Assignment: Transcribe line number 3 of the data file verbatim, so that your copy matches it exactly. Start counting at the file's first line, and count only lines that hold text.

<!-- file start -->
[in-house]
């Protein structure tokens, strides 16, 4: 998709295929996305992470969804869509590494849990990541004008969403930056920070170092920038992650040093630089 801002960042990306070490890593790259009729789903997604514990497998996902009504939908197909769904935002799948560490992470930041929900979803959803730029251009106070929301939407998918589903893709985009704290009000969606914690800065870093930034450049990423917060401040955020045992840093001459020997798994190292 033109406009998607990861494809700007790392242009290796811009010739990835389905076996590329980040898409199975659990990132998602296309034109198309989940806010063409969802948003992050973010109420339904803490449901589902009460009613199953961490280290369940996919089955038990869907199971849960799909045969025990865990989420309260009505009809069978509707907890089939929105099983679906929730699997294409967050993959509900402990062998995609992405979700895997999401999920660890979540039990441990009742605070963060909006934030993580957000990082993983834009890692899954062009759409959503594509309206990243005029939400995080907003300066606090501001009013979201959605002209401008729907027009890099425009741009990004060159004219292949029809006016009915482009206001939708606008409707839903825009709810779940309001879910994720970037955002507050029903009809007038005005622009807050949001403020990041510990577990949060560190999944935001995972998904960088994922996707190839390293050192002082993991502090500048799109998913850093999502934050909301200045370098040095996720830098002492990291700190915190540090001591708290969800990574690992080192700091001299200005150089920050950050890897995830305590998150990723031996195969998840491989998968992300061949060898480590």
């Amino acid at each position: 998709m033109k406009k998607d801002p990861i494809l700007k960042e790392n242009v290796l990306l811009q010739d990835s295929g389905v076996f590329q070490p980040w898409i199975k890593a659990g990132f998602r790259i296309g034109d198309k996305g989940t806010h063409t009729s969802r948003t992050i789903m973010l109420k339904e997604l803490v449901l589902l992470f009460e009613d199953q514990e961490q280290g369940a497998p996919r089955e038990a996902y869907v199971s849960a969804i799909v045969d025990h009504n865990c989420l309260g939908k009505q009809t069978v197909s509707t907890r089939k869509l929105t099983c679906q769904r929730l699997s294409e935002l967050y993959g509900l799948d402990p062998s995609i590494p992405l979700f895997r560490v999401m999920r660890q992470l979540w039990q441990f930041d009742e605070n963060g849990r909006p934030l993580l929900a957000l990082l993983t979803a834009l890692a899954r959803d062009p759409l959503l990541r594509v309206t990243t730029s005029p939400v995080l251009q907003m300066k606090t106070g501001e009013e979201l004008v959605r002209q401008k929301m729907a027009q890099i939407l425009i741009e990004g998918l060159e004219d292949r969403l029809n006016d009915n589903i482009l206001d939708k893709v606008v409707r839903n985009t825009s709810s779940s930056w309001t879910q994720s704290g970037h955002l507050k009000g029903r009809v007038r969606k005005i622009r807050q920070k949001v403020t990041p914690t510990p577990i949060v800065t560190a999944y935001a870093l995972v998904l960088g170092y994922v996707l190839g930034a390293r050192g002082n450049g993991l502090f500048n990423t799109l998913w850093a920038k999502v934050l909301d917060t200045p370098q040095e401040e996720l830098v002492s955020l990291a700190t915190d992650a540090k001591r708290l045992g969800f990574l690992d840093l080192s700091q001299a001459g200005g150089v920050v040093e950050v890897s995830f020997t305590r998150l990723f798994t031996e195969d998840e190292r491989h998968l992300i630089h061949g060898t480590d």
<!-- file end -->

């Amino acid at each position: 998709m033109k406009k998607d801002p990861i494809l700007k960042e790392n242009v290796l990306l811009q010739d990835s295929g389905v076996f590329q070490p980040w898409i199975k890593a659990g990132f998602r790259i296309g034109d198309k996305g989940t806010h063409t009729s969802r948003t992050i789903m973010l109420k339904e997604l803490v449901l589902l992470f009460e009613d199953q514990e961490q280290g369940a497998p996919r089955e038990a996902y869907v199971s849960a969804i799909v045969d025990h009504n865990c989420l309260g939908k009505q009809t069978v197909s509707t907890r089939k869509l929105t099983c679906q769904r929730l699997s294409e935002l967050y993959g509900l799948d402990p062998s995609i590494p992405l979700f895997r560490v999401m999920r660890q992470l979540w039990q441990f930041d009742e605070n963060g849990r909006p934030l993580l929900a957000l990082l993983t979803a834009l890692a899954r959803d062009p759409l959503l990541r594509v309206t990243t730029s005029p939400v995080l251009q907003m300066k606090t106070g501001e009013e979201l004008v959605r002209q401008k929301m729907a027009q890099i939407l425009i741009e990004g998918l060159e004219d292949r969403l029809n006016d009915n589903i482009l206001d939708k893709v606008v409707r839903n985009t825009s709810s779940s930056w309001t879910q994720s704290g970037h955002l507050k009000g029903r009809v007038r969606k005005i622009r807050q920070k949001v403020t990041p914690t510990p577990i949060v800065t560190a999944y935001a870093l995972v998904l960088g170092y994922v996707l190839g930034a390293r050192g002082n450049g993991l502090f500048n990423t799109l998913w850093a920038k999502v934050l909301d917060t200045p370098q040095e401040e996720l830098v002492s955020l990291a700190t915190d992650a540090k001591r708290l045992g969800f990574l690992d840093l080192s700091q001299a001459g200005g150089v920050v040093e950050v890897s995830f020997t305590r998150l990723f798994t031996e195969d998840e190292r491989h998968l992300i630089h061949g060898t480590d």